By Bay Stephens EBS STAFF WRITER
BIG SKY – The Big Sky Water and Sewer District board agreed in their Feb. 19 meeting to have a hydrogeologic study of the meadow aquifer conducted, an initial step toward an innovative and sustainable effluent disposal option commonly practiced in the southwest states.
The board agreed to draft a request for proposal for a firm to conduct the comprehensive study on the aquifer, which lies beneath Big Sky Town Center, the Big Sky Golf Course and Meadow Village Center, and supplies part of Big Sky’s drinking water.
The study, according to engineer Scott Buecker of Bozeman-based Advanced Engineering and Environmental Services, would reveal more about the anatomy of the aquifer, and how water and nutrients move through it. It would also be a key step for the district to determine whether recycling highly treated effluent via the meadow aquifer, a method called indirect potable reuse, is possible in the future.
Implementing such an effluent disposal option would only be possible after phases one and two of the BSWSD wastewater treatment plant upgrade were completed, raising the district’s effluent to an extremely high quality. Phase one is now under design by AE2S while phase two is not currently necessary for the district to meet its effluent-disposal needs, according Buecker.
Indirect potable reuse involves injecting this treated effluent back into the groundwater, recharging the aquifer so wells in that aquifer draw the same water for treatment and drinking. The method enables water to be used multiple times and has become more common practice in arid southwest states, Buecker said.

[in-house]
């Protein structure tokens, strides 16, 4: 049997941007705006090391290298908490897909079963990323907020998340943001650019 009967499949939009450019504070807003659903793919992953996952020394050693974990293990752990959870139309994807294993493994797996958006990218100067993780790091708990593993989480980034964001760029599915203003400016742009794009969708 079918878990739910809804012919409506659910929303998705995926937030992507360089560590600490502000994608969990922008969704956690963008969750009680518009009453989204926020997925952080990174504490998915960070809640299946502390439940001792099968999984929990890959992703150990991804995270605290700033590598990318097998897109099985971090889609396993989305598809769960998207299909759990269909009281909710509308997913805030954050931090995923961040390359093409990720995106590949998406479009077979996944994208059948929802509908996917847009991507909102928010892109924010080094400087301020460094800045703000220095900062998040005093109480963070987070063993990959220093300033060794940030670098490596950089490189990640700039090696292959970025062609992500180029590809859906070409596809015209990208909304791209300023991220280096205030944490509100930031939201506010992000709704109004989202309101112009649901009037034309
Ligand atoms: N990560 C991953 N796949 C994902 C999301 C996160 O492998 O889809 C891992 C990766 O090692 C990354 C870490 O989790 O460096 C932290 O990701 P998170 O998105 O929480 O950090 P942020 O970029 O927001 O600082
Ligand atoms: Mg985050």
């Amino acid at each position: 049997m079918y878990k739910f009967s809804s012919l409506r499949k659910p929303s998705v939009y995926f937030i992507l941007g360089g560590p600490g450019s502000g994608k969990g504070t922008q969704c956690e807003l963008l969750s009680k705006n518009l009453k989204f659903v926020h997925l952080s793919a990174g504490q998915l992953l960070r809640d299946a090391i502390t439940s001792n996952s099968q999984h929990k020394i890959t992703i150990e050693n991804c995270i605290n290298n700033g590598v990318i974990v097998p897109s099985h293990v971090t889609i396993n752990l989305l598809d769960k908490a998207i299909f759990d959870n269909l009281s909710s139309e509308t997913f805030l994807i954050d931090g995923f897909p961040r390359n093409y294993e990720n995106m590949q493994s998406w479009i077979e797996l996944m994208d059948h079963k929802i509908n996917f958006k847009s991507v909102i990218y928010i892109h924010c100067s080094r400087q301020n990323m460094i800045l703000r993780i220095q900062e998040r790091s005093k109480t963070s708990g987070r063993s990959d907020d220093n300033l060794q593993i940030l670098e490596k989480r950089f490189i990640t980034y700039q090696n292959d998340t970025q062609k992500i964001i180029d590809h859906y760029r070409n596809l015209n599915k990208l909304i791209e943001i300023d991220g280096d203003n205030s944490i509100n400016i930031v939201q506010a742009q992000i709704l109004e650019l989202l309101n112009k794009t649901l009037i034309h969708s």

Although it’s common elsewhere, direct potable reuse has never been done in Montana and requires an aquifer that supports the process.
The hydrogeologic study would reveal whether the meadow aquifer could support indirect potable reuse. If so, the district would then have to work with the state’s Department of Environmental Quality to develop regulations for the unprecedented effluent reuse option.
“It’s not a slam dunk,” Buecker said, explaining that the meadow aquifer is already known to be complex, potentially presenting challenges to effluent injection and reuse.
Despite the uncertainty, other stakeholders are excited about the process, including Upper Missouri Waterkeeper Executive Director Guy Alszentser.
“This is probably the happiest I’ve been,” Alszentser told the board on Feb. 19. “I’m really glad to see the board taking the initiative to investigate thoroughly another means of disposal that is in line with what [the conservation community] thinks is the highest and best use of water. I think it speaks to the integrity of the process here.”
Performing a comprehensive study of the aquifer that allows the district to know definitively how water moves could cost $300,000, Buecker estimated. In a phone interview after the meeting, Buecker added that such a study could take around two years.
Although the need to supply more water to Mountain Village presses as Big Sky grows, the board also voted to wait to develop treatment options for two wells at the base of Lone Mountain until further well exploration takes place this spring.
The two wells were drilled in the 1990s by Lone Mountain Springs, the Boyne Resorts-owned-and-operated utility for Mountain Village before the district took over. Although initially promising sufficient outputs, recent tests revealed the wells could produce only paltry amounts over sustained periods compared to what was expected, and could require expensive treatment and filtration.
“We need to find more water one way or the other,” BSWSD Water Superintendent Jim Muscat told the board. “We can’t expand on the mountain without more water because we thought we had [enough]. We don’t. We have a water deficit on the mountain, and we have to … find greater [water] supplies.”
It’s a very real possibility the well exploration unearths no better alternatives, Muscat added in an email to EBS, but said it’s worth a shot.